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A 43-year-old female asked:

what treatment for occluded left vertebral artery in the brain?

2 doctor answers2 doctors weighed in
Dr. Bennett Machanic
Neurology 52 years experience
Antiplatelet meds: First, why is artery occluded? Could be due to local thrombosis, but could also be due to traumatic or spontaneous dissection. Secondly, are there risks for stoke such as diabetes, hypertension, high cholesterol/triglycerides, high homocysteine? Talk with your doctor re prevention, perhaps clopidogrel, aggrenox. Many areas need to be addressed.
Dr. Aaron Haug
Neurology 14 years experience
Monitor, aspirin: If the artery is completely occluded, there is likely no medication or surgery that is needed. Reopening a totally occluded artery can actually cause injury to the brain. You should be evaluated by a neurologist to evaluate why the occlusion happened, such as whether there is a clotting disorder. Sometimes blood thinners such as daily Aspirin are needed to prevent further occlusions.

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A 51-year-old member asked:

What happens to children who have a transposition of the great arteries?

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With immediate...: With immediate switch surgery, they do very well, usually without any consequences at all. Delayed surgery carries significant risks, however.
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A 19-year-old female asked:

I feel like I could have a brain tumor, how much would it cost to have a test done to see? I have medicaid and i'm in texas.

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Dr. Allen Seely
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A 48-year-old member asked:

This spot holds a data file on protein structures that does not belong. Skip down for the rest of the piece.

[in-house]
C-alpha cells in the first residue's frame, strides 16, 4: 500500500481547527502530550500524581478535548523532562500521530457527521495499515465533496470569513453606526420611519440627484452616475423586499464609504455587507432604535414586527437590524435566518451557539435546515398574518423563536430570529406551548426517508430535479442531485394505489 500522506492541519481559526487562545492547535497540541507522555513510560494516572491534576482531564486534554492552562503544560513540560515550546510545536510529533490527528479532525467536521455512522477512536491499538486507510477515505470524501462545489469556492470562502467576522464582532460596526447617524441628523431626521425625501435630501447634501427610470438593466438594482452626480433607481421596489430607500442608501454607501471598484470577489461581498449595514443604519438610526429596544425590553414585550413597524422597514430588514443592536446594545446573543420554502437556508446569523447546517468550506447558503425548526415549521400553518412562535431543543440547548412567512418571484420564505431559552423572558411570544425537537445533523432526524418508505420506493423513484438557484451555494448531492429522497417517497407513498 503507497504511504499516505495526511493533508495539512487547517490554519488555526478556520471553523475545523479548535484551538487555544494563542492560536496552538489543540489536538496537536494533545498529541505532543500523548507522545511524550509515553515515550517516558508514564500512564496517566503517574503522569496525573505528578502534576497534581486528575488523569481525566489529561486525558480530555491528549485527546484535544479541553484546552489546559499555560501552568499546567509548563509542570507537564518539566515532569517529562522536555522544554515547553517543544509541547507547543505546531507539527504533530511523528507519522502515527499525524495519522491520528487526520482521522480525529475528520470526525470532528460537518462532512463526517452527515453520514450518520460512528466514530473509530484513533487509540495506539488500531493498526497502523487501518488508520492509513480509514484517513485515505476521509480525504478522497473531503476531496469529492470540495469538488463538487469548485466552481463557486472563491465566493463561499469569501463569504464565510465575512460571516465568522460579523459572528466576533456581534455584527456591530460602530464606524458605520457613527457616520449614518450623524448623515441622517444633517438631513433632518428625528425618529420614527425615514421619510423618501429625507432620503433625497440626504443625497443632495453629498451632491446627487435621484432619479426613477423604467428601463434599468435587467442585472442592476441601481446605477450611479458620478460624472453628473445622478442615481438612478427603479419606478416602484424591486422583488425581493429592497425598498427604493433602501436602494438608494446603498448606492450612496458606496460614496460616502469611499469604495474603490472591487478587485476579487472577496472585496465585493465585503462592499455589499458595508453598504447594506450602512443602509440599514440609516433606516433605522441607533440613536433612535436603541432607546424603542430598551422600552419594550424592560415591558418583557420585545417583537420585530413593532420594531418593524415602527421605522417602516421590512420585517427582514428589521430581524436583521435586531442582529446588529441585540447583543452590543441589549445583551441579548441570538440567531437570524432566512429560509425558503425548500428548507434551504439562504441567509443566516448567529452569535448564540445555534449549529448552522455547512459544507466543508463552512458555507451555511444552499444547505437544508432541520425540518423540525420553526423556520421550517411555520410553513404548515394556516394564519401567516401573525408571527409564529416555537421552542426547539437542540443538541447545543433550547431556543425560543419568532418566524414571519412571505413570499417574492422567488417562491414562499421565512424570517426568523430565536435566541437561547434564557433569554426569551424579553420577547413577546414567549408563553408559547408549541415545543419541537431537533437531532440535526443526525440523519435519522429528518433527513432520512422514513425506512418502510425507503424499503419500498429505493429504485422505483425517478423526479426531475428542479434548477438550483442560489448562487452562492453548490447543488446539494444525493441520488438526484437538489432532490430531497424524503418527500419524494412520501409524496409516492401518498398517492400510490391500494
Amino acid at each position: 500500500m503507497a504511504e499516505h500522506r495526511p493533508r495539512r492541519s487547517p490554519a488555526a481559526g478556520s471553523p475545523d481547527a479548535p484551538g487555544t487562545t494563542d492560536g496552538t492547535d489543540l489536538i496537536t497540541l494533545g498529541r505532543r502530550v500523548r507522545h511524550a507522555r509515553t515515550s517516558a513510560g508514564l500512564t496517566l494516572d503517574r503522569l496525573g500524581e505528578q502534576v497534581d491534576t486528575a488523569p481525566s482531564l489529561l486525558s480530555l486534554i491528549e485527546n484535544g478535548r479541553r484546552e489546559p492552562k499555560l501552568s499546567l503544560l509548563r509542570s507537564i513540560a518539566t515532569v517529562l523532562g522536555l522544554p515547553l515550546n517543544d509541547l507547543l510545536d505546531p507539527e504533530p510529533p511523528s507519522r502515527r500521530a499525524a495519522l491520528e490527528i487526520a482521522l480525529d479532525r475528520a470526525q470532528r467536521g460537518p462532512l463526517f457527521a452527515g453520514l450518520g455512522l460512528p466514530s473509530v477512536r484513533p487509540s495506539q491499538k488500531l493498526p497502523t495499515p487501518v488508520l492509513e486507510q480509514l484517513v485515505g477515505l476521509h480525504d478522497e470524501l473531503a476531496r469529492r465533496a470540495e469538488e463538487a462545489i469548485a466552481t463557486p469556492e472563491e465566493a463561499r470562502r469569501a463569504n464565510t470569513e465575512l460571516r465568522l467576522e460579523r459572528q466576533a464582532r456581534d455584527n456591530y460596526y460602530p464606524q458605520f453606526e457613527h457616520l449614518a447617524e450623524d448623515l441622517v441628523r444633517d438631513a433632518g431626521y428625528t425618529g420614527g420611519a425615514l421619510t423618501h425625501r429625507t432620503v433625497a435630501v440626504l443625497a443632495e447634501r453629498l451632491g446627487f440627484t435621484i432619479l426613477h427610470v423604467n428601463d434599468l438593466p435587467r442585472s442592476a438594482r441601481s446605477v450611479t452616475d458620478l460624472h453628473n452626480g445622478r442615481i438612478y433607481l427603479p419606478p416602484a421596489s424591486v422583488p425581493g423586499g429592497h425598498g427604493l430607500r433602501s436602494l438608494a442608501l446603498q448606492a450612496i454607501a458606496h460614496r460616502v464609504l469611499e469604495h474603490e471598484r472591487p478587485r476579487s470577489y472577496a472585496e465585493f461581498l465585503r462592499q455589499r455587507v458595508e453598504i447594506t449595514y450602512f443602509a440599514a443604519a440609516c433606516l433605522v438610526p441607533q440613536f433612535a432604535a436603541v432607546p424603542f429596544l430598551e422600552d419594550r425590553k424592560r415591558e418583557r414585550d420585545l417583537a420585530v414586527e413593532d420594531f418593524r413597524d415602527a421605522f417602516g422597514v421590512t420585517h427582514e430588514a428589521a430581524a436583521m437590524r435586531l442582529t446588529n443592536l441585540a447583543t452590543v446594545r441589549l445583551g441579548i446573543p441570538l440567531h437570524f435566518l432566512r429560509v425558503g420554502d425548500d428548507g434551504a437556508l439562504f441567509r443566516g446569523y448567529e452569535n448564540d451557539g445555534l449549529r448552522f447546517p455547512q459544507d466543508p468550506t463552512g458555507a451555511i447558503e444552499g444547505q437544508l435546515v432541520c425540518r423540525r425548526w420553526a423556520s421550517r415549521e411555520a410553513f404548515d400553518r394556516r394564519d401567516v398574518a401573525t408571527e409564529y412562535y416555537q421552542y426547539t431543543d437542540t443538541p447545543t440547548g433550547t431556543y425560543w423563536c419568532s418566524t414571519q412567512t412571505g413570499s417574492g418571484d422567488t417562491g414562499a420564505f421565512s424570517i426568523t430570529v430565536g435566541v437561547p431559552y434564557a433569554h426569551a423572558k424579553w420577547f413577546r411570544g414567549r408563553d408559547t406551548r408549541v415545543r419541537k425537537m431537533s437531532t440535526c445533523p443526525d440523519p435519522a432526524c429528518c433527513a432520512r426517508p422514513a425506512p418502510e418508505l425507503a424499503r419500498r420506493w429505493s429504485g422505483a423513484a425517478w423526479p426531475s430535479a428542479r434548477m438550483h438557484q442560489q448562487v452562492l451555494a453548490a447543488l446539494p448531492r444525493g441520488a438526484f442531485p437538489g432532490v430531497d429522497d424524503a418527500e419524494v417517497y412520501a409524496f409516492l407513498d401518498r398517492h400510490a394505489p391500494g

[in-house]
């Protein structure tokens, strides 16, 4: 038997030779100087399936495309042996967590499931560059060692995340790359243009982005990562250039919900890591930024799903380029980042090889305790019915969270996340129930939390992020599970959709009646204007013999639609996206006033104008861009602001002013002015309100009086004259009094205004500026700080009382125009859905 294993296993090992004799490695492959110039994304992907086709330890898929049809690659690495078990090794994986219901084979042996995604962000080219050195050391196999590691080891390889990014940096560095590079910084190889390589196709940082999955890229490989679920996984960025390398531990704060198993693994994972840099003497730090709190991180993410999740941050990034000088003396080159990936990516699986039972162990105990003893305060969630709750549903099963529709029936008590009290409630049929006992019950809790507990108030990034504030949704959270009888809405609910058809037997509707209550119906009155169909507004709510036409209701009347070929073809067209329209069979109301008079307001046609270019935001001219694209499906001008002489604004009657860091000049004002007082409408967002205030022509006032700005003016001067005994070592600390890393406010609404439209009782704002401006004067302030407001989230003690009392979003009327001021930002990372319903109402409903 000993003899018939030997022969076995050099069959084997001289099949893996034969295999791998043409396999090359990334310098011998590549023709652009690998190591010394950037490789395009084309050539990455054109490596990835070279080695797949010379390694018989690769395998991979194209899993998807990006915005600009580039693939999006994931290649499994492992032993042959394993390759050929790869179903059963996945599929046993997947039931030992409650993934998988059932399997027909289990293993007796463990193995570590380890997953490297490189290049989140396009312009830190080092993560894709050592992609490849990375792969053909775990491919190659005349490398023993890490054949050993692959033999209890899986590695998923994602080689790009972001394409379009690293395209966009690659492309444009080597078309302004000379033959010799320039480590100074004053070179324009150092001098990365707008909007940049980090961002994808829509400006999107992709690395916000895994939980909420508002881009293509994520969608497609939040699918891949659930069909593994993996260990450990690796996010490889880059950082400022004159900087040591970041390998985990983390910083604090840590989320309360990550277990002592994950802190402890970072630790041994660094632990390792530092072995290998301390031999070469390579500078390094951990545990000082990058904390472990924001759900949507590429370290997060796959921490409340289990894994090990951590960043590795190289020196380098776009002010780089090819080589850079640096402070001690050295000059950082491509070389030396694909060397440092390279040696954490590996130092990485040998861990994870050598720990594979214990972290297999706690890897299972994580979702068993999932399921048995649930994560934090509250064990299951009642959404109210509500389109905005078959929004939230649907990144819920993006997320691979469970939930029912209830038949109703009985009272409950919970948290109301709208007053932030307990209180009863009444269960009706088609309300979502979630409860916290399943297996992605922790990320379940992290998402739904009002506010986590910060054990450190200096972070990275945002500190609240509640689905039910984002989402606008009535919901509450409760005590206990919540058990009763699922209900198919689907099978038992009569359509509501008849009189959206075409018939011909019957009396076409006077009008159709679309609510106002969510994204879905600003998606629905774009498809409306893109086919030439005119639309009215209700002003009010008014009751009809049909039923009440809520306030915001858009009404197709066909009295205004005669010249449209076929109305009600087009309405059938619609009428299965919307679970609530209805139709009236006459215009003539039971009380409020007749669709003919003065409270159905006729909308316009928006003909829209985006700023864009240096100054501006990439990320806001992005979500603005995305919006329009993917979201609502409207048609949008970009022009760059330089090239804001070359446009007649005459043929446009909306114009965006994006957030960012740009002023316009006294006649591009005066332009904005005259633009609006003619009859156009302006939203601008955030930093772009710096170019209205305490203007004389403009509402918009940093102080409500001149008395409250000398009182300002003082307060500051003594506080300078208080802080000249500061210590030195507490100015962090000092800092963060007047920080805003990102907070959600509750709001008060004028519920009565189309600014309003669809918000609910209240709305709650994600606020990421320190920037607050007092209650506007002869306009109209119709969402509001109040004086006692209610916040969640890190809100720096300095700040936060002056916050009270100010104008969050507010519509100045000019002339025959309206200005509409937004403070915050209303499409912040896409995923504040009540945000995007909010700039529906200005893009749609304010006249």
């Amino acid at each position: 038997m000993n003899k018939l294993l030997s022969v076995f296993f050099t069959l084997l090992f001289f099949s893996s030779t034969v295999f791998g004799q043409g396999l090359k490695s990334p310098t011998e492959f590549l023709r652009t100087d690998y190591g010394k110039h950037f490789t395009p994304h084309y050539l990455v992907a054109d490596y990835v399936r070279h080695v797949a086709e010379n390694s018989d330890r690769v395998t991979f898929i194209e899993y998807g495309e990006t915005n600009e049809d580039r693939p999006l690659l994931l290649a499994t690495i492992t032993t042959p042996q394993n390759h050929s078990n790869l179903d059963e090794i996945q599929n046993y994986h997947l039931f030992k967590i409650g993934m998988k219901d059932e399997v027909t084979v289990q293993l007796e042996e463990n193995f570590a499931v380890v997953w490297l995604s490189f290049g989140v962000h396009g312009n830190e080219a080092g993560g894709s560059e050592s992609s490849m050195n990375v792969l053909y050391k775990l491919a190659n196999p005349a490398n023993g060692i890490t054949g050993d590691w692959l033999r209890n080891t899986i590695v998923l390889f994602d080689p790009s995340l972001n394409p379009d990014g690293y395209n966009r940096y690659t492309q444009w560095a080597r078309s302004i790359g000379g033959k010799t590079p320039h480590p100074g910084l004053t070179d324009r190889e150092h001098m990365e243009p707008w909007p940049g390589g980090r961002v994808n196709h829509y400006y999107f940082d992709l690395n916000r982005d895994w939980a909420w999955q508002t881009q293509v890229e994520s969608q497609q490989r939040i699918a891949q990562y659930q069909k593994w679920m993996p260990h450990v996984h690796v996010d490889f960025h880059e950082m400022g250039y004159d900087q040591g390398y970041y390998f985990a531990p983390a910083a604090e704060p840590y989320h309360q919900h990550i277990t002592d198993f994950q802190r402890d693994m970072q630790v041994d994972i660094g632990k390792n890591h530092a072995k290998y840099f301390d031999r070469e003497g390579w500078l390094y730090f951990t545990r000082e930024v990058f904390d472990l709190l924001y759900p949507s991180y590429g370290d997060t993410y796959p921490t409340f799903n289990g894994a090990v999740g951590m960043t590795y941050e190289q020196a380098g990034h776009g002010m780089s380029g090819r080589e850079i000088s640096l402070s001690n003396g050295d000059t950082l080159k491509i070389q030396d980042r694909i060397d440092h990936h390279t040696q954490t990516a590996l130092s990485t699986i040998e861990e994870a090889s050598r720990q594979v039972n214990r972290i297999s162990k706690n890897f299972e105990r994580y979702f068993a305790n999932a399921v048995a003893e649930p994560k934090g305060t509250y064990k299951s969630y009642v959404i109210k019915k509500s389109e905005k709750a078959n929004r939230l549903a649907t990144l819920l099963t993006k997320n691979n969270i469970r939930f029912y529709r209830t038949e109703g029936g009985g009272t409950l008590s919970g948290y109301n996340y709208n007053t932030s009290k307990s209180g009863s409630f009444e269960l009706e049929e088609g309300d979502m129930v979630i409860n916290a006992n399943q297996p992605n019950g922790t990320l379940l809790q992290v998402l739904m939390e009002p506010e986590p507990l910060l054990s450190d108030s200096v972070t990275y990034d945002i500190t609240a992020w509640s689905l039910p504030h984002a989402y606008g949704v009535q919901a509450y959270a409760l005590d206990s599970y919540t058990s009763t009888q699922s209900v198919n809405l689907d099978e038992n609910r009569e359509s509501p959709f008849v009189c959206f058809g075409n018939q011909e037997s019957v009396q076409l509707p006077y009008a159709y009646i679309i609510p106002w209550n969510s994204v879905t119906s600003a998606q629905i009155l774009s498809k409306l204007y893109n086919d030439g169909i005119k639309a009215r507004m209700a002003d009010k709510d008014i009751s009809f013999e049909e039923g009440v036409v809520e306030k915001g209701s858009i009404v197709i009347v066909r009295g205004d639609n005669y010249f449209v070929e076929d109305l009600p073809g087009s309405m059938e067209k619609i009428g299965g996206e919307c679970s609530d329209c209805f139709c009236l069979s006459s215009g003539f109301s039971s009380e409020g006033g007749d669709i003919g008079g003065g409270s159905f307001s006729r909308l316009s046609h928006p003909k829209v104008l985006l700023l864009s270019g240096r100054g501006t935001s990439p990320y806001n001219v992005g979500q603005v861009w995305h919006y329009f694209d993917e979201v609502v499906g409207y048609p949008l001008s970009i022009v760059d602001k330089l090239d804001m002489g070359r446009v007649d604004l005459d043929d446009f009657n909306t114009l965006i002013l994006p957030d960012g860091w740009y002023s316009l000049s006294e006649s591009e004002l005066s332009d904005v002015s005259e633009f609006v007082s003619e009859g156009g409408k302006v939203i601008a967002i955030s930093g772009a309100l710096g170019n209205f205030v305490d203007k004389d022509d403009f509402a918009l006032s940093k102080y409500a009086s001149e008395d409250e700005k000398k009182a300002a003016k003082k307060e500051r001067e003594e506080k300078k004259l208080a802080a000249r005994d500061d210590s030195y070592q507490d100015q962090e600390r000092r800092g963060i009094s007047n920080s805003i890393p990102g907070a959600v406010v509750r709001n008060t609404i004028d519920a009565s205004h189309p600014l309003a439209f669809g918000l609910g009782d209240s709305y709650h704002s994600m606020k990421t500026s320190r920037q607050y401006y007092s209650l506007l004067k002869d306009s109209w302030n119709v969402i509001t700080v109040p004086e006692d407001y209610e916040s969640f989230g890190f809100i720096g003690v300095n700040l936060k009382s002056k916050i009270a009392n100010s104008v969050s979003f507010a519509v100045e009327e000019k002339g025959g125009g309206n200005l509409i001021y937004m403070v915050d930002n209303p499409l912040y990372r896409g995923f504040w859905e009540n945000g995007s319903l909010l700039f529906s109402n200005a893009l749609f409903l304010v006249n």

Can you inform me about whole brain irradiation?

1 doctor answer5 doctors weighed in
Dr. Julian Bragg
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A 36-year-old member asked:

Is deep brain stimulation suggested for Parkinson's disease?

2 doctor answers5 doctors weighed in
Dr. Larry Armstrong
Neurosurgery 27 years experience
Yes: It is more successful than creating lesions within the brain. It is especially good in younger onset patients- yet can be placed in middle age patients. The location of the stimulation is what the neurosurgeon will determine to achieve the best benefit. Look for a specialist in functional neurosurgery.
Dr. Zachary Levine
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A 29-year-old member asked:

What's the purpose of the coronary arteries?

4 doctor answers9 doctors weighed in
Dr. Stuart Higano
Cardiology 37 years experience
Coronary arteries: Coronary arteries run on the surface of the heart and provide blood to the heart muscle. As a contracting muscle, the heart needs a continuing supply of nutrients like oxygen, glucose, fatty acids. If coronary blood flow is slowed or interrupted, such as by a coronary narrowing or a blood clot, the heart muscle will suffer and the patient will feel chest pain or there will be a heart attack.

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Last updated Jul 12, 2019

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